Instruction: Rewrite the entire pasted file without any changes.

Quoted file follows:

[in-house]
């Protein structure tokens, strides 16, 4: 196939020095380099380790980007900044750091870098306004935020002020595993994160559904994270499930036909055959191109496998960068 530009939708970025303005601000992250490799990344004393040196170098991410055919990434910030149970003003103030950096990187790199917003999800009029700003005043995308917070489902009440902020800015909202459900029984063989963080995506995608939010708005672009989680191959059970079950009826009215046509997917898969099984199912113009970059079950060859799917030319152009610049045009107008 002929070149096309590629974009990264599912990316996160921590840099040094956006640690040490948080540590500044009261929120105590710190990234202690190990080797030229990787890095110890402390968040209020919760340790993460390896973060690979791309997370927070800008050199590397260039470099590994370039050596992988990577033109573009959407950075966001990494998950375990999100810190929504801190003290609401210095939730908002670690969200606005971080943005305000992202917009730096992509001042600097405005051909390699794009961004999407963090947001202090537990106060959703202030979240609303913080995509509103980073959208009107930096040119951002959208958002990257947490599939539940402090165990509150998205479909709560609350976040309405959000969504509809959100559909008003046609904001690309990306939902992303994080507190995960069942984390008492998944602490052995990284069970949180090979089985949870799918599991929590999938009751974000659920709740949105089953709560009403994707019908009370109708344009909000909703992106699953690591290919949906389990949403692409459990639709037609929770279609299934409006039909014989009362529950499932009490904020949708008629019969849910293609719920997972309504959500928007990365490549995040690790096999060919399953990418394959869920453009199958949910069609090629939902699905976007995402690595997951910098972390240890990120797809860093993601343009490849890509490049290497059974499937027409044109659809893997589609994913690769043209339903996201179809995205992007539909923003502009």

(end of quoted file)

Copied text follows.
[in-house]
């Protein structure tokens, strides 16, 4: 196939020095380099380790980007900044750091870098306004935020002020595993994160559904994270499930036909055959191109496998960068 530009939708970025303005601000992250490799990344004393040196170098991410055919990434910030149970003003103030950096990187790199917003999800009029700003005043995308917070489902009440902020800015909202459900029984063989963080995506995608939010708005672009989680191959059970079950009826009215046509997917898969099984199912113009970059079950060859799917030319152009610049045009107008 002929070149096309590629974009990264599912990316996160921590840099040094956006640690040490948080540590500044009261929120105590710190990234202690190990080797030229990787890095110890402390968040209020919760340790993460390896973060690979791309997370927070800008050199590397260039470099590994370039050596992988990577033109573009959407950075966001990494998950375990999100810190929504801190003290609401210095939730908002670690969200606005971080943005305000992202917009730096992509001042600097405005051909390699794009961004999407963090947001202090537990106060959703202030979240609303913080995509509103980073959208009107930096040119951002959208958002990257947490599939539940402090165990509150998205479909709560609350976040309405959000969504509809959100559909008003046609904001690309990306939902992303994080507190995960069942984390008492998944602490052995990284069970949180090979089985949870799918599991929590999938009751974000659920709740949105089953709560009403994707019908009370109708344009909000909703992106699953690591290919949906389990949403692409459990639709037609929770279609299934409006039909014989009362529950499932009490904020949708008629019969849910293609719920997972309504959500928007990365490549995040690790096999060919399953990418394959869920453009199958949910069609090629939902699905976007995402690595997951910098972390240890990120797809860093993601343009490849890509490049290497059974499937027409044109659809893997589609994913690769043209339903996201179809995205992007539909923003502009």